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A remarkable way for the visually impaired to sample the masterpieces

The No. 1 unspoken rule in an art museum: Don’t touch. Museum guards are strategically placed throughout museums to ensure harmful oils on visitors’ hands won’t corrode artwork.

But at the current exhibition at the Museo del Prado in Madrid, touching is encouraged.

Works from masters such as Leonardo Da Vinci, Francisco Goya, and El Greco can be felt at the exhibition for the museum’s visually impaired guests. It features six three-dimensional works from different genres created using a technique called “Didu” that adds volume and texture. The works are accompanied by text in written in Braille. The museum’s sighted guests can experience the exhibit with darkened glasses and an accompanying audio guide.

“Developed in collaboration with professionals in the sector of visual impairment,” reads the exhibition’s text, “this project allows for the reality of the painting to be perceived in order to mentally recreate it as a whole and thus provide an emotional perception of the work. Non-sighted visitors will be able to obtain a heightened degree of artistic-aesthetic-creative enjoyment in order to explain, discuss and analyze these works in the Prado.”

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Tumblr accessibility culture fix: link text

Dear Tumblr users:

There’s a cultural thing on Tumblr that if people changed just a little, would be a big accessibility win. You know the technique of linking to the source of content with just a linked “X”, eg: [x], or numbers, eg 1, 2, and 3? Please don’t do this.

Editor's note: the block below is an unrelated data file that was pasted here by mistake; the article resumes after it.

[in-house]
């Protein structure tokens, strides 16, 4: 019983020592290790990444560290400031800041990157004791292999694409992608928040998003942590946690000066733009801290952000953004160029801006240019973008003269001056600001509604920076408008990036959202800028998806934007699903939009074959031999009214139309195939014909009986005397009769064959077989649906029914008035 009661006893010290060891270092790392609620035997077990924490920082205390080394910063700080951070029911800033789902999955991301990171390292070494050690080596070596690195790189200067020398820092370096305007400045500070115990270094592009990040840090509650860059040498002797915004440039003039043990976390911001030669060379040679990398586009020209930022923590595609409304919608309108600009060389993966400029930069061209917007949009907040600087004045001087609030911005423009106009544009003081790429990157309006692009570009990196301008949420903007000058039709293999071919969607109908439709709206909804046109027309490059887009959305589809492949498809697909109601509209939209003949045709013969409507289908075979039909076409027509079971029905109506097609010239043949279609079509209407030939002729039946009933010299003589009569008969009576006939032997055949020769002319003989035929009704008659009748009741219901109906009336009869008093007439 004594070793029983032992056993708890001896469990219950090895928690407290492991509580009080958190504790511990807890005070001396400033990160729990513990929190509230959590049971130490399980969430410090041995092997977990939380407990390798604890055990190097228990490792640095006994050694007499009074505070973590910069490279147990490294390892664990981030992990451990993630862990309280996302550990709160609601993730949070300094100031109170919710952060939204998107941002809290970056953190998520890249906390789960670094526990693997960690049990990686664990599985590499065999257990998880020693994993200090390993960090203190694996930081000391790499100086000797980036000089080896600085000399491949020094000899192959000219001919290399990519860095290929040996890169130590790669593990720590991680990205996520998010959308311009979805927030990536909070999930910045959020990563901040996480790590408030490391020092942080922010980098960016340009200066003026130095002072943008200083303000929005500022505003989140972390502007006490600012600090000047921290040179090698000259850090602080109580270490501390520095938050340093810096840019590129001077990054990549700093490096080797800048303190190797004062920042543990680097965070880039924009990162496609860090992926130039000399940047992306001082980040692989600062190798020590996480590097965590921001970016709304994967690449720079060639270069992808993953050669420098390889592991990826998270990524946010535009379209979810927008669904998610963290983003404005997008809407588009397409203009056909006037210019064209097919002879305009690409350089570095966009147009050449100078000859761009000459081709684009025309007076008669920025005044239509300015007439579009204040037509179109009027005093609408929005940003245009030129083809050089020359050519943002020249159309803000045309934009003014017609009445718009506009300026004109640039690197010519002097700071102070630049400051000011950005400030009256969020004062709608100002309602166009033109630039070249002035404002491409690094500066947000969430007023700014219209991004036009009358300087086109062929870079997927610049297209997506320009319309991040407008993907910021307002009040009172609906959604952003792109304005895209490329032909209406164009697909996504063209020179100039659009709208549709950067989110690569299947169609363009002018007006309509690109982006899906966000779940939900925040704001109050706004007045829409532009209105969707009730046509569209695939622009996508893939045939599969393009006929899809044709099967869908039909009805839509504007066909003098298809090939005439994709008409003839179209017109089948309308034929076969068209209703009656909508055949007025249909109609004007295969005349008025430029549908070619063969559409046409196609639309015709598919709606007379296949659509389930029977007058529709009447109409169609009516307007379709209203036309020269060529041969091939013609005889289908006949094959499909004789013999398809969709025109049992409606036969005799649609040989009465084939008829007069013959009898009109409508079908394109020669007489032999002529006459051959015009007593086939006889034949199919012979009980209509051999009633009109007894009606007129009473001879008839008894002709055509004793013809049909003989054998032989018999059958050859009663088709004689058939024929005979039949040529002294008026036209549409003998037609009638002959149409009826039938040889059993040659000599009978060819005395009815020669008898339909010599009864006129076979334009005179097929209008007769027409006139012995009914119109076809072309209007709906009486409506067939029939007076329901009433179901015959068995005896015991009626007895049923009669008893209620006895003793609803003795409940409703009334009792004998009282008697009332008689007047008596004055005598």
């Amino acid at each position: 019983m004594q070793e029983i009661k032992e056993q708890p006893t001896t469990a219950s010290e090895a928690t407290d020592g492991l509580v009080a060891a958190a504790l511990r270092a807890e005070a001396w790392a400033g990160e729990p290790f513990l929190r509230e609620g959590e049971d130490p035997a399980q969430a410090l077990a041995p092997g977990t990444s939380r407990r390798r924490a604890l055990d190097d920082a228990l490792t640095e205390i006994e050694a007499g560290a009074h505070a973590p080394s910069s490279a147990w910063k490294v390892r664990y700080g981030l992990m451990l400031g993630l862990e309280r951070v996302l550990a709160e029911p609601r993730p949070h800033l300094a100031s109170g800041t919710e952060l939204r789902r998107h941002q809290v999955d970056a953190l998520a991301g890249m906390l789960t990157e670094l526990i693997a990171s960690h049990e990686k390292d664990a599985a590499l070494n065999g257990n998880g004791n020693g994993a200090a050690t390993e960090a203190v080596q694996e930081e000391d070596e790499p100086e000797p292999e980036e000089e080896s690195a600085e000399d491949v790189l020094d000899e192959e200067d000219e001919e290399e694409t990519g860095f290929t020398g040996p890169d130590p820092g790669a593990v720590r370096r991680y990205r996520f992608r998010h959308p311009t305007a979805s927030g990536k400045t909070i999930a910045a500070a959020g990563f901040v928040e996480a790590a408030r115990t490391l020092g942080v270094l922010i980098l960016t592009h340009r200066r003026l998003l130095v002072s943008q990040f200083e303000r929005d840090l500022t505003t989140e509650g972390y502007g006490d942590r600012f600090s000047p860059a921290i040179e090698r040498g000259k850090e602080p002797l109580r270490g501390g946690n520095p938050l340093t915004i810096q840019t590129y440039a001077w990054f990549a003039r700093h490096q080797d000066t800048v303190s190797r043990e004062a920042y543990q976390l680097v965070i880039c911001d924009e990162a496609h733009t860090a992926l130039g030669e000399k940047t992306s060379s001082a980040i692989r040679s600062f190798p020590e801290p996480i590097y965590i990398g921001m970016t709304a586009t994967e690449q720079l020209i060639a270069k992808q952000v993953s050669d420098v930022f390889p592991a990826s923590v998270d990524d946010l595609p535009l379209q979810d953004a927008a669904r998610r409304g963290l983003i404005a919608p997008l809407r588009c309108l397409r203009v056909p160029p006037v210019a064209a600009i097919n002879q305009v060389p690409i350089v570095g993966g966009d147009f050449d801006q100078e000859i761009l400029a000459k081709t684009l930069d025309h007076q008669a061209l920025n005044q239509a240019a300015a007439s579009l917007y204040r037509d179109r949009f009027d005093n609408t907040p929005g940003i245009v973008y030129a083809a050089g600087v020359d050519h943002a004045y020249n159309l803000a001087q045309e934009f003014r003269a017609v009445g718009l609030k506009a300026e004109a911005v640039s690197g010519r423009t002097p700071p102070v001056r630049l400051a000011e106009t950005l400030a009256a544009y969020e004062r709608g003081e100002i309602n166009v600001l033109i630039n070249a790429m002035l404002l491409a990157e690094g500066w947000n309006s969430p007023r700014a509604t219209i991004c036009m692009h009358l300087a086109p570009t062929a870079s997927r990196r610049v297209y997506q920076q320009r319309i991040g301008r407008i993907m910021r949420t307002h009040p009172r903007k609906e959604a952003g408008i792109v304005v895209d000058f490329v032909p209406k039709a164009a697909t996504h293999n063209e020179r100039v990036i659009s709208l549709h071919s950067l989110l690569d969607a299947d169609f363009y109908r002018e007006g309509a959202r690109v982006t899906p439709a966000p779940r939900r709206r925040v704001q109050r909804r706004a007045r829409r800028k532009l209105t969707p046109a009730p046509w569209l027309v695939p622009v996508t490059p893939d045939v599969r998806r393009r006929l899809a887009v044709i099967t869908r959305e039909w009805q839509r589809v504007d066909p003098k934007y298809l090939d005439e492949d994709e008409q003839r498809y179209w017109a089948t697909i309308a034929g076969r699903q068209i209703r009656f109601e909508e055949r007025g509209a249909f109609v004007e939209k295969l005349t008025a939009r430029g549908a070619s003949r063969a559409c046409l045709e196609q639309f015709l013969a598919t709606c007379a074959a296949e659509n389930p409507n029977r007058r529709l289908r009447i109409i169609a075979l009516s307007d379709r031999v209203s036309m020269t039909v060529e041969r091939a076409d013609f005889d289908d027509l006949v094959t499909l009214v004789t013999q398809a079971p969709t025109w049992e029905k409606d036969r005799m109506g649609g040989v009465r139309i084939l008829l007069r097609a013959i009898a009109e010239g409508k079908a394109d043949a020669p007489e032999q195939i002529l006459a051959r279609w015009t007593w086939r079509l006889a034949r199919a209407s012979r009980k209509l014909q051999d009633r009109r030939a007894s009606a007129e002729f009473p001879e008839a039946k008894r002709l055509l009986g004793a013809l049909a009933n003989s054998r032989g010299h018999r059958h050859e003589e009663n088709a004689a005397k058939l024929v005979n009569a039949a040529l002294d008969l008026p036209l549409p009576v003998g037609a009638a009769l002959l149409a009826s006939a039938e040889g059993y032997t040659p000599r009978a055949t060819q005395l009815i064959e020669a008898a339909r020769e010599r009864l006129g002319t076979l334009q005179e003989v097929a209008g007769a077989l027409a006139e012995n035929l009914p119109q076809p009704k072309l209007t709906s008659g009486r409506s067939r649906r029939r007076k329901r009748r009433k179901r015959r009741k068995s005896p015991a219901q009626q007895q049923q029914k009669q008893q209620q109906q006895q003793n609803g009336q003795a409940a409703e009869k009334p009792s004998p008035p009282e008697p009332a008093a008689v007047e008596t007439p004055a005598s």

That tiny “X” makes a tiny, tiny target. It’s hard to see if you have vision impairments or other visual processing issues. It’s hard to navigate to with a mouse for users with mobility issues, and a nearly impossible target for many people with small touch screens. For screen reader users, it simply announces as “link: X” and can be very difficult to understand out of context. For people with cognitive processing issues, it’s a link that tells the user nothing about its destination.

And most of these limitations can also be problems for able-bodied people!

Instead, using meaningful link text. Some examples might be

For a video, the title of the video is a pretty good choice, eg “How Blind People Use Twitter & You Tube on the iPhone 4S”. Or “Source”, or “source at YouTube”, or “video source”.

It’s a little thing which can be hugely beneficial to people with disabilities. Thanks, and I hope you consider changing how you link.

(Please reblog, too!)

We Asked a Color Vision Expert About the Color of that Dress

Something really weird happened on the internet today. A girl posted a picture of a dress on Tumblr, with a caption that sounded pretty desperate: “Guys please help me—is this dress white and gold, or blue and black? Me and my friends can’t agree and we are freaking the fuck out.”